February 2, 2012
Colonial Williamsburg’s Wesley Greene Speaks at the Annual Maymont Flower and Garden Show about 18th-century Gardening Techniques
Colonial Williamsburg gardener Wesley Greene is a featured speaker at the Greater Richmond Home Show featuring the Annual Maymont Flower & Garden Show® at the Greater Richmond Convention Center, 403 N. 3rd St., at 2 p.m. Sunday, Feb. 12.
Greene’s topic will be “Gardening Under Cover.” He has rediscovered the art of producing vegetables year-round and will share the history associated with gardening “out of season” as he discusses the tools, devices and methods that gardeners can use today to extend the season of productivity in the vegetable garden.
He also discusses Colonial Williamsburg’s newest gardening book, “Vegetable Gardening, The Colonial Williamsburg Way,” which will be available Feb. 14. Co-published by Colonial Williamsburg and Rodale Inc., the book introduces today’s gardeners to the art of the well-ordered 18th-century kitchen garden.
The book, illustrated with images by Colonial Williamsburg photographer Barbara Lombardi, has received pre-publication praise from Greene’s fellow historic gardeners. J. Dean Norton, director of horticulture at Mount Vernon, said, “Greene’s historical guide to 18th-century vegetables and gardening practices showcases tried-and-true techniques that are remarkably relevant for today’s home vegetable growers — all thoroughly researched, beautifully illustrated and written to inform and entertain.” Peter Hatch, director of gardens and grounds at Monticello, called the book “a steaming hotbed of garden wisdom.”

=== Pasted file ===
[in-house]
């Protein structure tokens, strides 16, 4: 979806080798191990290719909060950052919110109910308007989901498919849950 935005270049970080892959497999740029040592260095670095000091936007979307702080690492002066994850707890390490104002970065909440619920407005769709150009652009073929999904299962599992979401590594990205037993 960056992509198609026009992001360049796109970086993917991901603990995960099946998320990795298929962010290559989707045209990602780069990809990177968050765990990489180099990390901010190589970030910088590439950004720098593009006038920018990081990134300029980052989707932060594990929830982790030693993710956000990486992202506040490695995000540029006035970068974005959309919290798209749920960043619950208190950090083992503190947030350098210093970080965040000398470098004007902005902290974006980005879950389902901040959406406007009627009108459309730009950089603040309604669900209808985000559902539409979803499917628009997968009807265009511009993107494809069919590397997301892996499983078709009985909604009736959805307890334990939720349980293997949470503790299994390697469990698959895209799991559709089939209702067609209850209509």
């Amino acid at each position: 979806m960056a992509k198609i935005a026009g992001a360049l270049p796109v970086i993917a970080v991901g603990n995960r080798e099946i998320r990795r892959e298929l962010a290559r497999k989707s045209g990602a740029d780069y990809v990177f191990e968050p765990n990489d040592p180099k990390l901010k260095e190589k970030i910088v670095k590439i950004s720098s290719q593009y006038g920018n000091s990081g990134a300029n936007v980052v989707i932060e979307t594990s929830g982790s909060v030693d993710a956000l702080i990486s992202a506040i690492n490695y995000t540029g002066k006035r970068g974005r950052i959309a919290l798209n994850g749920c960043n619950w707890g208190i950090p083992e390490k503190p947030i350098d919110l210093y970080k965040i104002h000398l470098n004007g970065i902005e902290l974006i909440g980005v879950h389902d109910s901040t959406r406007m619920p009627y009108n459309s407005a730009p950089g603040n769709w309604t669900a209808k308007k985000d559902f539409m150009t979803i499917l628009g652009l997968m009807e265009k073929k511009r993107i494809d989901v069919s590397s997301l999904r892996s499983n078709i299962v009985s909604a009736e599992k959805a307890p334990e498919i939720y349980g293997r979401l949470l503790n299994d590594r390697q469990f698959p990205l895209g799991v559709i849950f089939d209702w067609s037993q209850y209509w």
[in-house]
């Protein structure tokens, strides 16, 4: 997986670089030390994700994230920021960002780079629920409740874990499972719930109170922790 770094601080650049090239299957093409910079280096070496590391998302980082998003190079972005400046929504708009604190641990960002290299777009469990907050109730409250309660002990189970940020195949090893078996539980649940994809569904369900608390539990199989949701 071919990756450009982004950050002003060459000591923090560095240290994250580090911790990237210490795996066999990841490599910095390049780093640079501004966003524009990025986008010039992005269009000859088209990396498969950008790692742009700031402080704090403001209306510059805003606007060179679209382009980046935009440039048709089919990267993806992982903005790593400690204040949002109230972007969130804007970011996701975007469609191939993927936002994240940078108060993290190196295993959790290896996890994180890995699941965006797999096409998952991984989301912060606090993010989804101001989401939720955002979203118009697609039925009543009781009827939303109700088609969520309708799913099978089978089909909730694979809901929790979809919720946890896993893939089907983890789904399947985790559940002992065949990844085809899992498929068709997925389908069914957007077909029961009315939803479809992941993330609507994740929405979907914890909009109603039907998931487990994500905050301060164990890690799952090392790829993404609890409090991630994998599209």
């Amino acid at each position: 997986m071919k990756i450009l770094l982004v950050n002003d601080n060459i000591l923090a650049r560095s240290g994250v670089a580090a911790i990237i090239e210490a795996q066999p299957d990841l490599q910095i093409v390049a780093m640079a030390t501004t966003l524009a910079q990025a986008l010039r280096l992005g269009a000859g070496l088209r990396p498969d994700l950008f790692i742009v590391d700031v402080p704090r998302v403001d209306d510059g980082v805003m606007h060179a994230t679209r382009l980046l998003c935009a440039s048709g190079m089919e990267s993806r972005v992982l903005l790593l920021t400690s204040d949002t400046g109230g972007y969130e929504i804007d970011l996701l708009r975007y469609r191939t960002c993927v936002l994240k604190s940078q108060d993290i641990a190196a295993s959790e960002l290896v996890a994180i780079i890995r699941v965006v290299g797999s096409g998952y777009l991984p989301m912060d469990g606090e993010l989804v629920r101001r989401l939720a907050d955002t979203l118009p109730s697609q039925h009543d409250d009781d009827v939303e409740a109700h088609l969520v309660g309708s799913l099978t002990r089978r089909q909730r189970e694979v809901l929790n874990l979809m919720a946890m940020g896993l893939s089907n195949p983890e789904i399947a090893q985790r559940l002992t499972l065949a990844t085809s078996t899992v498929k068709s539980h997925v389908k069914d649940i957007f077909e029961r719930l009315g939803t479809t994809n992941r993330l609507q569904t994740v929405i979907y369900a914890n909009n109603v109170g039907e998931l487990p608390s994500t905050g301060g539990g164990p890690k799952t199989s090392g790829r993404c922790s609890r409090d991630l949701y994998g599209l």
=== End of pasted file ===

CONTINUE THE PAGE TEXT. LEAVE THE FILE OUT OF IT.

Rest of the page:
Greene has spent 30 years researching the plants, architecture and culture methods used in 18th-century Virginia gardens. He studied botany and plant and soil science at the University of Maine. Originally hired by The Colonial Williamsburg Foundation to work at the Governor’s Palace, a 10-acre garden in Colonial Williamsburg’s Historic Area, Greene founded the Colonial Garden and Plant Nursery on Duke of Gloucester Street in 1996. At this experimental garden, he and another gardener, Don McKelvey, study and interpret 18th-century plants, tools and cultural techniques.
During Feb. 9-12, the Greater Richmond Home Show featuring the Annual Maymont Flower & Garden Show® becomes a learning center for visitors, and the added benefit of ‘two shows in one” makes it the most comprehensive overview of indoor/outdoor resources in Virginia.
Admission is $10 for adults, $8 for seniors on Thursday and Friday only, $6 for youths ages 12-17 and free for children 11 and under. Discounted tickets are available online at www.macevents.com.
The Colonial Williamsburg Foundation is the not-for-profit educational and cultural organization dedicated to the preservation, interpretation and presentation of the restored 18th-century Revolutionary capital of Virginia. This town-sized living history museum tells the inspirational stories of our journey to become Americans through programs in the Historic Area and through the award-winning Revolutionary City program. Explore The Art Museums of Colonial Williamsburg and discover the DeWitt Wallace Decorative Arts Museum featuring the best in British and American decorative arts from 1670 – 1830 and the Abby Aldrich Rockefeller Folk Art Museum home to the nation’s premier collection of American folk art, comprising more than 5,000 folk art objects made during the 18th, 19th, 20th and 21st centuries. Colonial Williamsburg is committed to expanding its thought-provoking programming through education outreach on-site and online. Purchase of Colonial Williamsburg products and services supports the preservation, research and educational programs of the Foundation. Philanthropic support by individuals, corporations, and foundations benefits the educational mission of The Colonial Williamsburg Foundation.
Williamsburg is located in Virginia’s Tidewater region, 20 minutes from Newport News, within an hour’s drive of Richmond and Norfolk, and 150 miles south of Washington, D.C. For more information about Colonial Williamsburg, call 1-800-HISTORY or visit Colonial Williamsburg’s website at www.history.org.